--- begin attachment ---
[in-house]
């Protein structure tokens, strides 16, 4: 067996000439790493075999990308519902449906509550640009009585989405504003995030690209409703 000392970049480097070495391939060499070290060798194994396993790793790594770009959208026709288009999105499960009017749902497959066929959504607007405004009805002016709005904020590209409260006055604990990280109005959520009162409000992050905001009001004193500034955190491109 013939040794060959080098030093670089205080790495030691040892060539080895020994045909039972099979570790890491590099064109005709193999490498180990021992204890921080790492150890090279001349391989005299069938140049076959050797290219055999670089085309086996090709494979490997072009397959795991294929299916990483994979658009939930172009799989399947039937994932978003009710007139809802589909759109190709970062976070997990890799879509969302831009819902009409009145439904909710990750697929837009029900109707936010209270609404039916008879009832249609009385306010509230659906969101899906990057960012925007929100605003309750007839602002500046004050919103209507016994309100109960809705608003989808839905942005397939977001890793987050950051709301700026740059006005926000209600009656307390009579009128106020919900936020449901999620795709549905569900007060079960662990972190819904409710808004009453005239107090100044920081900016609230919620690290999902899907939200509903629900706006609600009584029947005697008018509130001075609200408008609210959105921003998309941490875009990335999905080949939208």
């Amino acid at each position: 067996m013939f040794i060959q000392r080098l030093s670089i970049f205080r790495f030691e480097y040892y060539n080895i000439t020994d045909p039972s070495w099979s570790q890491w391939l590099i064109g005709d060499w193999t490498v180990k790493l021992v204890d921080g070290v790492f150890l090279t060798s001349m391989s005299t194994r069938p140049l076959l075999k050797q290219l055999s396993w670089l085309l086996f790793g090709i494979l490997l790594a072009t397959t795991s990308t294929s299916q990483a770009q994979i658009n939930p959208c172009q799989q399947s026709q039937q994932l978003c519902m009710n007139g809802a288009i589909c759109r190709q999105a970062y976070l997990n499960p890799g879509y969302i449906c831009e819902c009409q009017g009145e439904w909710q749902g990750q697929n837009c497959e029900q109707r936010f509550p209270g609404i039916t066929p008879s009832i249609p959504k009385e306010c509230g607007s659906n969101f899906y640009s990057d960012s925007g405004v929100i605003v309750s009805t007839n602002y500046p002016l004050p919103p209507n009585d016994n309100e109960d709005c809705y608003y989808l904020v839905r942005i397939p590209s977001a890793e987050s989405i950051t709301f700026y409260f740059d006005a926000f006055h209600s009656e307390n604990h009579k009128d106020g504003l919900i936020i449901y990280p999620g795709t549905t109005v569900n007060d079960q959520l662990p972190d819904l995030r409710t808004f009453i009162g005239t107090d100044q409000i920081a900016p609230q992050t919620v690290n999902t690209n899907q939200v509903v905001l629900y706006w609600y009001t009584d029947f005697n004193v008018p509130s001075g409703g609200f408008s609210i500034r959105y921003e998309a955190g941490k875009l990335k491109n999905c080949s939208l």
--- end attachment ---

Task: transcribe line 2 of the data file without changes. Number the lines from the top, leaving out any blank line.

């Protein structure tokens, strides 16, 4: 067996000439790493075999990308519902449906509550640009009585989405504003995030690209409703 000392970049480097070495391939060499070290060798194994396993790793790594770009959208026709288009999105499960009017749902497959066929959504607007405004009805002016709005904020590209409260006055604990990280109005959520009162409000992050905001009001004193500034955190491109 013939040794060959080098030093670089205080790495030691040892060539080895020994045909039972099979570790890491590099064109005709193999490498180990021992204890921080790492150890090279001349391989005299069938140049076959050797290219055999670089085309086996090709494979490997072009397959795991294929299916990483994979658009939930172009799989399947039937994932978003009710007139809802589909759109190709970062976070997990890799879509969302831009819902009409009145439904909710990750697929837009029900109707936010209270609404039916008879009832249609009385306010509230659906969101899906990057960012925007929100605003309750007839602002500046004050919103209507016994309100109960809705608003989808839905942005397939977001890793987050950051709301700026740059006005926000209600009656307390009579009128106020919900936020449901999620795709549905569900007060079960662990972190819904409710808004009453005239107090100044920081900016609230919620690290999902899907939200509903629900706006609600009584029947005697008018509130001075609200408008609210959105921003998309941490875009990335999905080949939208």